The Common Craft Blog

This blog is where we announce new videos & talk about the power of explanation & the change it can create. 

Learn How BBC Makes 3 Minute Explainer Videos

Posted by: leelefever on April 2, 2014- 10:34am


Categories: bbc, Explainer Tip, explainer video, Explanation

I'm so impressed. The BBC is now producing Explainer videos and one of the producers they've used, After the Floodtook the time to explain their process in video form:

The video above is from a blog post with much more information about scripting, storyboarding and production

The BBC and After The Flood obviously have high standards, but don't let their technical focus discourage you. You can make an explainer videos for your team, product, students or classroom without having to worry about an audience of millions. 

Many of the points in the video are true in any context. A couple of strong points:

With a running time of just three minutes, an Explainer video needs to get its point across very efficiently. It’s impossible to cover all the ground in a particular area, so you need to focus on a story ‘hook’ that is fundamental, understandable and repeatable. Examples from previous Explainer videos include: ‘The stars are us and we are the stars’ and ‘The Titanic was unlucky, not doomed’. This message should be carried throughout the script and throughout the choice of visual elements.

On three big elements of explainers:
Your story idea will have to accommodate three distinct layers of information, and it’s worth identifying these at an early stage:
  • Primary info: the core material in question (e.g. the human circulatory system)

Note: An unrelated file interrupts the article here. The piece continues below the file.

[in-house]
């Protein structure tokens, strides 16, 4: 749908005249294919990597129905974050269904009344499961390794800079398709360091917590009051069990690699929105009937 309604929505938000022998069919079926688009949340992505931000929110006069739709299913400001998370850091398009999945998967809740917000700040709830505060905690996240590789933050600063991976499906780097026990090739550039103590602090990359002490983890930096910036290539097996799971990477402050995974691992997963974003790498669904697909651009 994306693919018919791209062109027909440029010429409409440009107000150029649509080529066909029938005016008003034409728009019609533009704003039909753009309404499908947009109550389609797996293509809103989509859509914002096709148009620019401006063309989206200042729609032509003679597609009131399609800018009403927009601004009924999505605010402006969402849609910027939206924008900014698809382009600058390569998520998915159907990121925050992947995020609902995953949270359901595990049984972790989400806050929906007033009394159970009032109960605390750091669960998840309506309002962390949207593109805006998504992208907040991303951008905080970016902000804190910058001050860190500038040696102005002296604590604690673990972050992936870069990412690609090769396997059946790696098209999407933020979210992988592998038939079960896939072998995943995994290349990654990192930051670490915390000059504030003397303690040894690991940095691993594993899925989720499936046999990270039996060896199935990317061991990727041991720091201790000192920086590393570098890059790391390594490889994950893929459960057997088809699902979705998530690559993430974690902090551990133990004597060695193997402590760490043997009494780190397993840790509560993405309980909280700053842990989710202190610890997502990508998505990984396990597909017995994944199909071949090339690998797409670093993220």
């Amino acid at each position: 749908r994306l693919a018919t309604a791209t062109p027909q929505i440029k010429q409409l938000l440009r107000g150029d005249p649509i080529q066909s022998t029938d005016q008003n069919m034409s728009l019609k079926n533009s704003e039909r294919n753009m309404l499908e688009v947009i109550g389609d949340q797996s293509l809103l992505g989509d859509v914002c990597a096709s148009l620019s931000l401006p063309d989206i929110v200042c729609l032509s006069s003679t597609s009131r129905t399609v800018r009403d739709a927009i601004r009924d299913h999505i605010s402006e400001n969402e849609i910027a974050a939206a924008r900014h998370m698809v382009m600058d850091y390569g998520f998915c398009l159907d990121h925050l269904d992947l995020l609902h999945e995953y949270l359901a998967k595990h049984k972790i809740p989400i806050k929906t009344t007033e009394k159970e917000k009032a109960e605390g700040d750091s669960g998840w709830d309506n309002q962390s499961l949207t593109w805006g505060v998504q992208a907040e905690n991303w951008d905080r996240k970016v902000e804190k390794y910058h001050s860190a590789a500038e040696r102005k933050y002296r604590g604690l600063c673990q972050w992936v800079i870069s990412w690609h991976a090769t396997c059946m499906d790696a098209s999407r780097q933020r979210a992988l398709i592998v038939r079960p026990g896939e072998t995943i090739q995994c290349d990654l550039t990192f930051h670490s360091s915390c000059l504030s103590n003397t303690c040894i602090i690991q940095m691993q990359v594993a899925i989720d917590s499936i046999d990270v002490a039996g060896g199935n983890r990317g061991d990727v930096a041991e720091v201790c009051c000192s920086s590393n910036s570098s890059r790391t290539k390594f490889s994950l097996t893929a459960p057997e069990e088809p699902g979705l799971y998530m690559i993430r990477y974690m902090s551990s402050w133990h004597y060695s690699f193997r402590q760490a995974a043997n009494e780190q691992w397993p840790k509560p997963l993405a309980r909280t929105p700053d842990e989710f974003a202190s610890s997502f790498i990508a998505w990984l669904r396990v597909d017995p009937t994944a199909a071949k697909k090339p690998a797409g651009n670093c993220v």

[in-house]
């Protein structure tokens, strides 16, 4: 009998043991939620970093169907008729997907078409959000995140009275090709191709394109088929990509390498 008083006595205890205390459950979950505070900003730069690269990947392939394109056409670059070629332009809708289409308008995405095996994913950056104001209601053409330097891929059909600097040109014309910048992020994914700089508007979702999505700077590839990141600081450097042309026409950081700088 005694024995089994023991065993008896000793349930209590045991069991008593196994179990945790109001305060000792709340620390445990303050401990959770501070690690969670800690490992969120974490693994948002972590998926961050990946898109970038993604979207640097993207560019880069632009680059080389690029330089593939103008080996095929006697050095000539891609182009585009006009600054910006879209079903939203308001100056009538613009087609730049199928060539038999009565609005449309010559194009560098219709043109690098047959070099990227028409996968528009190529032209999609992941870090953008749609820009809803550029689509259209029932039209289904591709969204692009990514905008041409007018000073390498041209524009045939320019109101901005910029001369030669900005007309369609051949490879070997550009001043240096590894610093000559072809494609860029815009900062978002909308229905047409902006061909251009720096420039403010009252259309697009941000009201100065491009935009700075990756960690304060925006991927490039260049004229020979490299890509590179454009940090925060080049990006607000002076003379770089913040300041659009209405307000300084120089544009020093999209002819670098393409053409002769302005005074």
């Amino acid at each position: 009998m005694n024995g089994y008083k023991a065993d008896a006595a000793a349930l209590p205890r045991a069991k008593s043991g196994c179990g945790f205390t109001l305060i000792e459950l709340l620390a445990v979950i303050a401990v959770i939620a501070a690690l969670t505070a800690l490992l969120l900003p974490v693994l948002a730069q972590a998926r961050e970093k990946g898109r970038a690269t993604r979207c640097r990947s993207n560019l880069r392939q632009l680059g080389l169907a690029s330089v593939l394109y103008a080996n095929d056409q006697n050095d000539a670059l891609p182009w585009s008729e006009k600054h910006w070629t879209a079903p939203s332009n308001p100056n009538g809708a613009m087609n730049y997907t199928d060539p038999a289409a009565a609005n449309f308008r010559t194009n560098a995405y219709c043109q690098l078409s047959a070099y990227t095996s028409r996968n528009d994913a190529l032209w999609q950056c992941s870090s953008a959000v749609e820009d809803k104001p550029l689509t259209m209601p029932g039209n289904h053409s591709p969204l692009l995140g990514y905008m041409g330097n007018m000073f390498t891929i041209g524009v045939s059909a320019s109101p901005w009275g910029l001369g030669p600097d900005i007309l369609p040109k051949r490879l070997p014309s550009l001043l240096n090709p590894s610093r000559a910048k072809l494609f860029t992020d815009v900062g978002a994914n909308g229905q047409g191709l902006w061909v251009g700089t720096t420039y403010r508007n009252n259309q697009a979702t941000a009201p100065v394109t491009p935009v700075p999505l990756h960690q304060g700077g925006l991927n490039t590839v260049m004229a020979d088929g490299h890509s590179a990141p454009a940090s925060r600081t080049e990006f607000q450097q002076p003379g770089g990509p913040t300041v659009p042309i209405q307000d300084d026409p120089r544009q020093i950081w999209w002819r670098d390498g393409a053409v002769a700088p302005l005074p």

• Secondary info: required for explanation (e.g. the role of oxygen in the blood)
  • Tertiary info: signposts that lead to related topics (e.g. exercise and cardiovascular health)

 Read the whole article.

The Art of Explanation has been out for about 1.5 years now and it's been exciting to see how it has made it's way around the world. The book has now been translated into 6 languages (including 2 versions of Chinese).  A Russian version is forthcoming. 

Top row:  Korean, Hungarian, Simplified Chinese Bottom Row: Japanese, Spanish, Traditional Chinese.

Art of Explanation Translations

It's fascinating to see the book in other languages and consider what goes into the design. For example, the western translations in Hungarian and Spanish are similar in design to the actual book, with Common Craft Style artwork and colors. The design of the Asian versions vary wildly from the original. The Japanese and Traditional Chinese versions read with pages turning to the right (opposite of western books) with vertical rows of text.

Art of Explanation Japanese Version

If you've read one of the translated versions, I'd love to know what you think!

Our new video was the most requested by members and explains Primary and Secondary Sources in research (2.5 minutes).


About this video:

When researching, there are two main types of information sources: primary and secondary sources. Understanding the difference between them and how to use them can help make your projects more thorough and accurate.
What it Teaches:
This video looks back at a big event in history: The Great Storm (England, 1703). It asks the question - how do we know what we know about this storm? This question is answered by explaining primary and secondary sources. It teaches:
  • Why sources matter in establishing facts and information
  • What represents a primary source and how to use them
  • Why primary sources may present an incomplete picture
  • What represents a secondary source
  • How primary and secondary sources may contribute to the best understanding